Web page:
'Cue' vs 'queue' are two similar-sounding words. So what's the difference between the two? That's what you'll learn in this article.
Are these two words really different? And if so, why do they sound the same?
The reason for that is that they're homonyms. That means they sound the same but are spelled differently and mean different things. There are lots of homonyms in the English language. For example:
But although they may sound the same, these two words apply to entirely different contexts. So let's take a look at the definition of each word.
A cue is a signal to take some action, whether to begin a speech or performance or an indication that it's time to leave.
The word 'cue' was traditionally just spelled "Q," which was shortened from the Latin quando meaning "when."
A 'cue' is also used in billiards or pool to refer to the long wooden stick you use to hit the balls. The word 'cue' is also used to refer to the white ball in the same game.
A queue is a line formed when people are waiting for something. A queue could be composed of people, cars, or even items, such as songs on a jukebox.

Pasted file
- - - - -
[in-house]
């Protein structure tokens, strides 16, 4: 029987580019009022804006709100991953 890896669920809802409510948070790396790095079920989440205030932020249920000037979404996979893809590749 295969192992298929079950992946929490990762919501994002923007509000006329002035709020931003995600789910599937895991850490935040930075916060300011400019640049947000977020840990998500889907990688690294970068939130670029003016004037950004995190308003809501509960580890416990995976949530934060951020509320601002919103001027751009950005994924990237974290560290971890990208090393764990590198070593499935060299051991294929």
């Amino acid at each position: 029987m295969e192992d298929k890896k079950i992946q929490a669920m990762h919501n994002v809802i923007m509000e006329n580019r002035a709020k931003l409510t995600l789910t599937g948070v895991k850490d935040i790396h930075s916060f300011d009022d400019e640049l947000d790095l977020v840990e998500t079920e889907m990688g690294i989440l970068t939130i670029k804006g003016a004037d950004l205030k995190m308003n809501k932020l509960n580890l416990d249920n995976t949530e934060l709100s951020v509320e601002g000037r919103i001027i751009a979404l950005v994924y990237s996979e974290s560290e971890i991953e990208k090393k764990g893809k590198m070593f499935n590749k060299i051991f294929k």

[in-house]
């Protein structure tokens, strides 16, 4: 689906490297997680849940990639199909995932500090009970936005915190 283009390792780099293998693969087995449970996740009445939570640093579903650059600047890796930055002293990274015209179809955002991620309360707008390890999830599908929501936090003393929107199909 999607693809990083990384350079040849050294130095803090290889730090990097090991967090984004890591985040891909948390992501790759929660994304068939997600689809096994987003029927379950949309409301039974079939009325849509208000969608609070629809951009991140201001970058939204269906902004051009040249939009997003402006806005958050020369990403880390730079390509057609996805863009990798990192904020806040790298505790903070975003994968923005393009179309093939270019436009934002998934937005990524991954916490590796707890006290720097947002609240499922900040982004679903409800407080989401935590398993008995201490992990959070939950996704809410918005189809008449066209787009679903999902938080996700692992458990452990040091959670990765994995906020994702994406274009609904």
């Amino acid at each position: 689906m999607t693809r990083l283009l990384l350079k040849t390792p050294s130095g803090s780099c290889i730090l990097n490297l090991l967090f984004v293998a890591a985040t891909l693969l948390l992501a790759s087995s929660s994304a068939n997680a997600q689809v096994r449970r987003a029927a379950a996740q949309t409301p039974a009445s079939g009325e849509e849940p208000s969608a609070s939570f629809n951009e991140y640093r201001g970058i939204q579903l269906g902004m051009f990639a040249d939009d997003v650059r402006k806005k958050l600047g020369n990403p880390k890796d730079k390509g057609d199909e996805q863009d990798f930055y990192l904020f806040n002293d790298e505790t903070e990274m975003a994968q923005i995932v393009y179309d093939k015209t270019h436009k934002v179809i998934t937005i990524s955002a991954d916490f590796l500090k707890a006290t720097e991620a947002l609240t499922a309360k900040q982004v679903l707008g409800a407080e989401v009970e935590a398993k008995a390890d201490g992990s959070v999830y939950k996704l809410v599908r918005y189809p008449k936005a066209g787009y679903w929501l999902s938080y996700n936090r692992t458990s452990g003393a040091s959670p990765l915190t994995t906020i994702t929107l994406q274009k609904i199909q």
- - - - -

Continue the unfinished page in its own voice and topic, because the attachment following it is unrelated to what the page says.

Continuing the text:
The word comes from the French queue, meaning "tail," which is the shape that a queue forms.
'Queue' can also be a noun or a verb.
'Cue' and 'queue' are both pronounced the same, making them easy to use in speech. But how exactly do you pronounce them?
According to the International Phonetics Association, the correct pronunciation is as follows:
Phonetically, it sounds like this:
Okay, so you get the meaning of the word 'cue,' but how should you use it in a sentence? Let's take a look at some examples:
My ex-wife has just arrived; that's my cue to leave.
The main character has just died; cue the tears.
She couldn't remember her lines, so she looked for the cue card.
We were just wondering where he was when, right on cue, he walked in.
I think my cue is too short; I can't seem to hit any balls.
Now let's view some examples of the word 'queue' used in a sentence.
A queue was forming outside of the store on Black Friday.
Can you add my song to the queue?
British people are known for their ability to form an orderly queue.
Sir, you can't just jump the queue. Everyone else here has been waiting a long time, too.
The queue of cars waiting to get onto the highway was growing longer by the minute.
Yes, both 'cue' and 'queue' sound the same, but they have different meanings, which I hope this article has helped you understand. If you're ever unsure, feel free to return to this article to refresh your memory.
We also have many other articles on commonly confused words. Just visit our blog to read those.